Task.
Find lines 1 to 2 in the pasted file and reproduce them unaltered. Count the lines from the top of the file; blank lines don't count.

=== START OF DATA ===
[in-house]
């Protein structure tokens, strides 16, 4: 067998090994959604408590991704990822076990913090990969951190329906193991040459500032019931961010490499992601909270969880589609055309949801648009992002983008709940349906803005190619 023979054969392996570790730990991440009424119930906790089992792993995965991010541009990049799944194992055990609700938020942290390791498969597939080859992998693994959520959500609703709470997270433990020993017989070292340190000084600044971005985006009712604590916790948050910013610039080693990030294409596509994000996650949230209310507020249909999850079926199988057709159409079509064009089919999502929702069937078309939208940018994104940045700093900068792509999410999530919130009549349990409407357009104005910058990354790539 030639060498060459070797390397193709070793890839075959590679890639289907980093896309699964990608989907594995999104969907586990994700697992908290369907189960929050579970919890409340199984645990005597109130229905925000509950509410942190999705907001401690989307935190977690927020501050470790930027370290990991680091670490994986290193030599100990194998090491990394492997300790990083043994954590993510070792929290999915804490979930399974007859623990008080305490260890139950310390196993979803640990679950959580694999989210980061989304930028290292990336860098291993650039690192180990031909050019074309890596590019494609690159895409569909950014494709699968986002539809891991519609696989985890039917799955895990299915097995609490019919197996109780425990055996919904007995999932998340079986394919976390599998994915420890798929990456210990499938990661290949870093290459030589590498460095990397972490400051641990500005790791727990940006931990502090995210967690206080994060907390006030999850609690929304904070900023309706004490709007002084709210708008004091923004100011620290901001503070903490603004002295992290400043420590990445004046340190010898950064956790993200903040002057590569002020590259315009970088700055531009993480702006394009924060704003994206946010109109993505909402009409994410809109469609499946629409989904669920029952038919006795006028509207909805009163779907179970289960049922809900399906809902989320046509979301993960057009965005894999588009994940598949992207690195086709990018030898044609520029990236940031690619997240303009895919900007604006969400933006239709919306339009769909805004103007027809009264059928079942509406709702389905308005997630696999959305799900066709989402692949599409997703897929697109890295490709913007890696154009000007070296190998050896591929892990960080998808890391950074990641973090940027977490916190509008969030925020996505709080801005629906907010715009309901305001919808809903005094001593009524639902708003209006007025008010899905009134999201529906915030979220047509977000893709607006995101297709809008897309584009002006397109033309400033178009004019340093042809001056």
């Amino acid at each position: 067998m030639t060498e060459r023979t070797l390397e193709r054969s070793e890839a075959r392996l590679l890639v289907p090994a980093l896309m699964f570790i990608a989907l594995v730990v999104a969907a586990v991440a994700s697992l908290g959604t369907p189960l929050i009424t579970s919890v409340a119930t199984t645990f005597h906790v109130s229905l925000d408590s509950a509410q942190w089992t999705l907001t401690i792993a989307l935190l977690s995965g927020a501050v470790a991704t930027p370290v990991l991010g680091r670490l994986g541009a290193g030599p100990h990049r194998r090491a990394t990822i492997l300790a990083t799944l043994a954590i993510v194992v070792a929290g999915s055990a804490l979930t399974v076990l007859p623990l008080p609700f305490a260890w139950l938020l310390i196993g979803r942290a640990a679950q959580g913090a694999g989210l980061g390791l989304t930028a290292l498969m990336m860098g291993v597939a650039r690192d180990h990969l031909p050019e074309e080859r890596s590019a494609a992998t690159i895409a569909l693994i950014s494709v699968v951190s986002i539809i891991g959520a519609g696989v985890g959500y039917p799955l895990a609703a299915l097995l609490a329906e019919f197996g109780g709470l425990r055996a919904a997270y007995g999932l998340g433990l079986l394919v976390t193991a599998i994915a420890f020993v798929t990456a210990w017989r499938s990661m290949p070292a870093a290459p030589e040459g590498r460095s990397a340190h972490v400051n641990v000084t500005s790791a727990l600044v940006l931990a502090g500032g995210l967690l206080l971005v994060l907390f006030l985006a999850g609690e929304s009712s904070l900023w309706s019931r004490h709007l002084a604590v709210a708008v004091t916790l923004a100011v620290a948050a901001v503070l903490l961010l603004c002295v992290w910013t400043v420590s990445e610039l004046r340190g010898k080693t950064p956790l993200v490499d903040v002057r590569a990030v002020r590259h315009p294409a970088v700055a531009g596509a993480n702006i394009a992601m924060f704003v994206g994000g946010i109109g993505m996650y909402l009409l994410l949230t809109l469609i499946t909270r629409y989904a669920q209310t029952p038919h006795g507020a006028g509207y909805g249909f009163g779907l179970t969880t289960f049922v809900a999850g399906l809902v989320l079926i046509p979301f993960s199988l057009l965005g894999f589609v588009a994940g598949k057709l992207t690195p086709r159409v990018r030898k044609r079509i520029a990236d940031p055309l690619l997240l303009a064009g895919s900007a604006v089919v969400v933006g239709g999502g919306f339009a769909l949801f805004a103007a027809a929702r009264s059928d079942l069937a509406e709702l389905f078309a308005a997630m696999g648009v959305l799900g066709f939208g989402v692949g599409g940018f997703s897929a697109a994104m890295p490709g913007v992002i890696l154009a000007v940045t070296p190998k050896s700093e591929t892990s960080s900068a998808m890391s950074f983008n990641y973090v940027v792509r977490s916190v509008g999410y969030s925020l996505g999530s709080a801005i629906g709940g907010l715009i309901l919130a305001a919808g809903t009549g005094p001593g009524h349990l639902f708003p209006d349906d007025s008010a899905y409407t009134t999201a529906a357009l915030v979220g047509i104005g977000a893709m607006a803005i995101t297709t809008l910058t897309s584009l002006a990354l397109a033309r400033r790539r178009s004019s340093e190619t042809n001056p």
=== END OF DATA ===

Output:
[in-house]
């Protein structure tokens, strides 16, 4: 067998090994959604408590991704990822076990913090990969951190329906193991040459500032019931961010490499992601909270969880589609055309949801648009992002983008709940349906803005190619 023979054969392996570790730990991440009424119930906790089992792993995965991010541009990049799944194992055990609700938020942290390791498969597939080859992998693994959520959500609703709470997270433990020993017989070292340190000084600044971005985006009712604590916790948050910013610039080693990030294409596509994000996650949230209310507020249909999850079926199988057709159409079509064009089919999502929702069937078309939208940018994104940045700093900068792509999410999530919130009549349990409407357009104005910058990354790539 030639060498060459070797390397193709070793890839075959590679890639289907980093896309699964990608989907594995999104969907586990994700697992908290369907189960929050579970919890409340199984645990005597109130229905925000509950509410942190999705907001401690989307935190977690927020501050470790930027370290990991680091670490994986290193030599100990194998090491990394492997300790990083043994954590993510070792929290999915804490979930399974007859623990008080305490260890139950310390196993979803640990679950959580694999989210980061989304930028290292990336860098291993650039690192180990031909050019074309890596590019494609690159895409569909950014494709699968986002539809891991519609696989985890039917799955895990299915097995609490019919197996109780425990055996919904007995999932998340079986394919976390599998994915420890798929990456210990499938990661290949870093290459030589590498460095990397972490400051641990500005790791727990940006931990502090995210967690206080994060907390006030999850609690929304904070900023309706004490709007002084709210708008004091923004100011620290901001503070903490603004002295992290400043420590990445004046340190010898950064956790993200903040002057590569002020590259315009970088700055531009993480702006394009924060704003994206946010109109993505909402009409994410809109469609499946629409989904669920029952038919006795006028509207909805009163779907179970289960049922809900399906809902989320046509979301993960057009965005894999588009994940598949992207690195086709990018030898044609520029990236940031690619997240303009895919900007604006969400933006239709919306339009769909805004103007027809009264059928079942509406709702389905308005997630696999959305799900066709989402692949599409997703897929697109890295490709913007890696154009000007070296190998050896591929892990960080998808890391950074990641973090940027977490916190509008969030925020996505709080801005629906907010715009309901305001919808809903005094001593009524639902708003209006007025008010899905009134999201529906915030979220047509977000893709607006995101297709809008897309584009002006397109033309400033178009004019340093042809001056």